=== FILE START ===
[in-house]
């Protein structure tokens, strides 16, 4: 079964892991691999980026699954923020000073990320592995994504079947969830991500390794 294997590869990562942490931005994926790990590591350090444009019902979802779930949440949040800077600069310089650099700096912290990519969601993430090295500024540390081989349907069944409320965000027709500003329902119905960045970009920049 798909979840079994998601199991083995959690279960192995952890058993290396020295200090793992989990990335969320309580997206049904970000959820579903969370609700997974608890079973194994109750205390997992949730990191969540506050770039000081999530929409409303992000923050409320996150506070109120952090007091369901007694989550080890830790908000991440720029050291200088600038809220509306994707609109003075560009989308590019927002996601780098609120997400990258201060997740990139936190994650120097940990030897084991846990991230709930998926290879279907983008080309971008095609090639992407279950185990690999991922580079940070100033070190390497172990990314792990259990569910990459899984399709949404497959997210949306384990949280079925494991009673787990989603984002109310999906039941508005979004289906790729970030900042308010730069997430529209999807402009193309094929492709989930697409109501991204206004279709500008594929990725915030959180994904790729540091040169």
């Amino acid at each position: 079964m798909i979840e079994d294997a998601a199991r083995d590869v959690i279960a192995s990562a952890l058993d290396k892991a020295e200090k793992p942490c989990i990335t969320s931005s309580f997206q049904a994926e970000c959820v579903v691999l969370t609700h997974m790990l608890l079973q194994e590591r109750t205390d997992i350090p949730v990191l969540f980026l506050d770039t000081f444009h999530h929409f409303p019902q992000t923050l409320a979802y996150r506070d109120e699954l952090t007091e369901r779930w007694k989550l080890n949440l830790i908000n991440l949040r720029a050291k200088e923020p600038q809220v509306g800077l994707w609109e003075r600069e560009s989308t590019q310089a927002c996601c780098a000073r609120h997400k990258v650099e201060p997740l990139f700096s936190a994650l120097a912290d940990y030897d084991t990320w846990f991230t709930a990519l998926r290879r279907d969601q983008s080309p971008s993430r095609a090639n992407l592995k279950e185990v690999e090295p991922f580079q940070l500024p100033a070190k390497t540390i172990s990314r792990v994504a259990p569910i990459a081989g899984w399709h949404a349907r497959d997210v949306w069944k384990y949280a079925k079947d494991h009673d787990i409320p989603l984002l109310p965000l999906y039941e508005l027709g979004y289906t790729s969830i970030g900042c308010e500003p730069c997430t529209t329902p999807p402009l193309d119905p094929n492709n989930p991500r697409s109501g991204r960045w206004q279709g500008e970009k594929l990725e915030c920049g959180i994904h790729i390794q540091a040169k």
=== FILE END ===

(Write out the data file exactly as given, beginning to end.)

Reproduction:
[in-house]
């Protein structure tokens, strides 16, 4: 079964892991691999980026699954923020000073990320592995994504079947969830991500390794 294997590869990562942490931005994926790990590591350090444009019902979802779930949440949040800077600069310089650099700096912290990519969601993430090295500024540390081989349907069944409320965000027709500003329902119905960045970009920049 798909979840079994998601199991083995959690279960192995952890058993290396020295200090793992989990990335969320309580997206049904970000959820579903969370609700997974608890079973194994109750205390997992949730990191969540506050770039000081999530929409409303992000923050409320996150506070109120952090007091369901007694989550080890830790908000991440720029050291200088600038809220509306994707609109003075560009989308590019927002996601780098609120997400990258201060997740990139936190994650120097940990030897084991846990991230709930998926290879279907983008080309971008095609090639992407279950185990690999991922580079940070100033070190390497172990990314792990259990569910990459899984399709949404497959997210949306384990949280079925494991009673787990989603984002109310999906039941508005979004289906790729970030900042308010730069997430529209999807402009193309094929492709989930697409109501991204206004279709500008594929990725915030959180994904790729540091040169």
């Amino acid at each position: 079964m798909i979840e079994d294997a998601a199991r083995d590869v959690i279960a192995s990562a952890l058993d290396k892991a020295e200090k793992p942490c989990i990335t969320s931005s309580f997206q049904a994926e970000c959820v579903v691999l969370t609700h997974m790990l608890l079973q194994e590591r109750t205390d997992i350090p949730v990191l969540f980026l506050d770039t000081f444009h999530h929409f409303p019902q992000t923050l409320a979802y996150r506070d109120e699954l952090t007091e369901r779930w007694k989550l080890n949440l830790i908000n991440l949040r720029a050291k200088e923020p600038q809220v509306g800077l994707w609109e003075r600069e560009s989308t590019q310089a927002c996601c780098a000073r609120h997400k990258v650099e201060p997740l990139f700096s936190a994650l120097a912290d940990y030897d084991t990320w846990f991230t709930a990519l998926r290879r279907d969601q983008s080309p971008s993430r095609a090639n992407l592995k279950e185990v690999e090295p991922f580079q940070l500024p100033a070190k390497t540390i172990s990314r792990v994504a259990p569910i990459a081989g899984w399709h949404a349907r497959d997210v949306w069944k384990y949280a079925k079947d494991h009673d787990i409320p989603l984002l109310p965000l999906y039941e508005l027709g979004y289906t790729s969830i970030g900042c308010e500003p730069c997430t529209t329902p999807p402009l193309d119905p094929n492709n989930p991500r697409s109501g991204r960045w206004q279709g500008e970009k594929l990725e915030c920049g959180i994904h790729i390794q540091a040169k």